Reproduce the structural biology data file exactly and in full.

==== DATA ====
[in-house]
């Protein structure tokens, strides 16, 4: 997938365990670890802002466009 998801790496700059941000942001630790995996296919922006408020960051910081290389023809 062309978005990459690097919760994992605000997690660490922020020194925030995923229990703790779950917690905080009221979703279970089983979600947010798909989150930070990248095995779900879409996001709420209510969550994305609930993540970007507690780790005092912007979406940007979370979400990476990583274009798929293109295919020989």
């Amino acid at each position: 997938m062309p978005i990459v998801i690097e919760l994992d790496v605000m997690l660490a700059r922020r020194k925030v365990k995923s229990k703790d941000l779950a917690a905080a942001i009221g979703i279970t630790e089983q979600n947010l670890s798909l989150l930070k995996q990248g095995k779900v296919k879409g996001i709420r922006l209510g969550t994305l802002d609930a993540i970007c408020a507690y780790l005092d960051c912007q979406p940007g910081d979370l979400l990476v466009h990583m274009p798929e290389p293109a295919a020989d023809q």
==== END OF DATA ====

[in-house]
């Protein structure tokens, strides 16, 4: 997938365990670890802002466009 998801790496700059941000942001630790995996296919922006408020960051910081290389023809 062309978005990459690097919760994992605000997690660490922020020194925030995923229990703790779950917690905080009221979703279970089983979600947010798909989150930070990248095995779900879409996001709420209510969550994305609930993540970007507690780790005092912007979406940007979370979400990476990583274009798929293109295919020989």
């Amino acid at each position: 997938m062309p978005i990459v998801i690097e919760l994992d790496v605000m997690l660490a700059r922020r020194k925030v365990k995923s229990k703790d941000l779950a917690a905080a942001i009221g979703i279970t630790e089983q979600n947010l670890s798909l989150l930070k995996q990248g095995k779900v296919k879409g996001i709420r922006l209510g969550t994305l802002d609930a993540i970007c408020a507690y780790l005092d960051c912007q979406p940007g910081d979370l979400l990476v466009h990583m274009p798929e290389p293109a295919a020989d023809q």